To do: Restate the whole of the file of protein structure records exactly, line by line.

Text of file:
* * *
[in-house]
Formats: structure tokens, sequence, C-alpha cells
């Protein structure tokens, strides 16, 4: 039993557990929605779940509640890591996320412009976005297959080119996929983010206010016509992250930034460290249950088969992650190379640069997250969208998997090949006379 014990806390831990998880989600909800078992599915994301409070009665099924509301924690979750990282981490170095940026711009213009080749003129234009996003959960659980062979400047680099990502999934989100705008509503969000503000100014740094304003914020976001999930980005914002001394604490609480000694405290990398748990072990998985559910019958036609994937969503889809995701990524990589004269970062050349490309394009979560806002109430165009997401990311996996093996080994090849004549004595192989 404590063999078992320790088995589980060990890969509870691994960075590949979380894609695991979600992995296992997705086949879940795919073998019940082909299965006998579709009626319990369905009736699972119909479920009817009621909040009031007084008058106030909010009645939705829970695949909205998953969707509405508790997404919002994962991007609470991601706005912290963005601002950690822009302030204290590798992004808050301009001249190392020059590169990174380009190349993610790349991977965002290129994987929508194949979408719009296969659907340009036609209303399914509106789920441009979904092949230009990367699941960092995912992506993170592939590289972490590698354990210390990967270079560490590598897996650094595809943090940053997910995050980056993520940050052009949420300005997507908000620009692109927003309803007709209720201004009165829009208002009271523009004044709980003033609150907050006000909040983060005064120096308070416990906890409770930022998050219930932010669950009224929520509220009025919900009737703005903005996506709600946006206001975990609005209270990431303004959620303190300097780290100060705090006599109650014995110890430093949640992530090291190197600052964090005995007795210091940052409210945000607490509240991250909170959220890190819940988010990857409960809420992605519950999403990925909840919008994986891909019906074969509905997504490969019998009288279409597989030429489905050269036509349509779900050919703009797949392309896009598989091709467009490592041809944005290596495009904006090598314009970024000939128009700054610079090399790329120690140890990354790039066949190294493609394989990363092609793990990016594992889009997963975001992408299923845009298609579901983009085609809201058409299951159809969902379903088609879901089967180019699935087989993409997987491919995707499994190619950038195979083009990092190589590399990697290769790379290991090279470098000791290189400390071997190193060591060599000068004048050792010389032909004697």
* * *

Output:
[in-house]
Formats: structure tokens, sequence, C-alpha cells
């Protein structure tokens, strides 16, 4: 039993557990929605779940509640890591996320412009976005297959080119996929983010206010016509992250930034460290249950088969992650190379640069997250969208998997090949006379 014990806390831990998880989600909800078992599915994301409070009665099924509301924690979750990282981490170095940026711009213009080749003129234009996003959960659980062979400047680099990502999934989100705008509503969000503000100014740094304003914020976001999930980005914002001394604490609480000694405290990398748990072990998985559910019958036609994937969503889809995701990524990589004269970062050349490309394009979560806002109430165009997401990311996996093996080994090849004549004595192989 404590063999078992320790088995589980060990890969509870691994960075590949979380894609695991979600992995296992997705086949879940795919073998019940082909299965006998579709009626319990369905009736699972119909479920009817009621909040009031007084008058106030909010009645939705829970695949909205998953969707509405508790997404919002994962991007609470991601706005912290963005601002950690822009302030204290590798992004808050301009001249190392020059590169990174380009190349993610790349991977965002290129994987929508194949979408719009296969659907340009036609209303399914509106789920441009979904092949230009990367699941960092995912992506993170592939590289972490590698354990210390990967270079560490590598897996650094595809943090940053997910995050980056993520940050052009949420300005997507908000620009692109927003309803007709209720201004009165829009208002009271523009004044709980003033609150907050006000909040983060005064120096308070416990906890409770930022998050219930932010669950009224929520509220009025919900009737703005903005996506709600946006206001975990609005209270990431303004959620303190300097780290100060705090006599109650014995110890430093949640992530090291190197600052964090005995007795210091940052409210945000607490509240991250909170959220890190819940988010990857409960809420992605519950999403990925909840919008994986891909019906074969509905997504490969019998009288279409597989030429489905050269036509349509779900050919703009797949392309896009598989091709467009490592041809944005290596495009904006090598314009970024000939128009700054610079090399790329120690140890990354790039066949190294493609394989990363092609793990990016594992889009997963975001992408299923845009298609579901983009085609809201058409299951159809969902379903088609879901089967180019699935087989993409997987491919995707499994190619950038195979083009990092190589590399990697290769790379290991090279470098000791290189400390071997190193060591060599000068004048050792010389032909004697």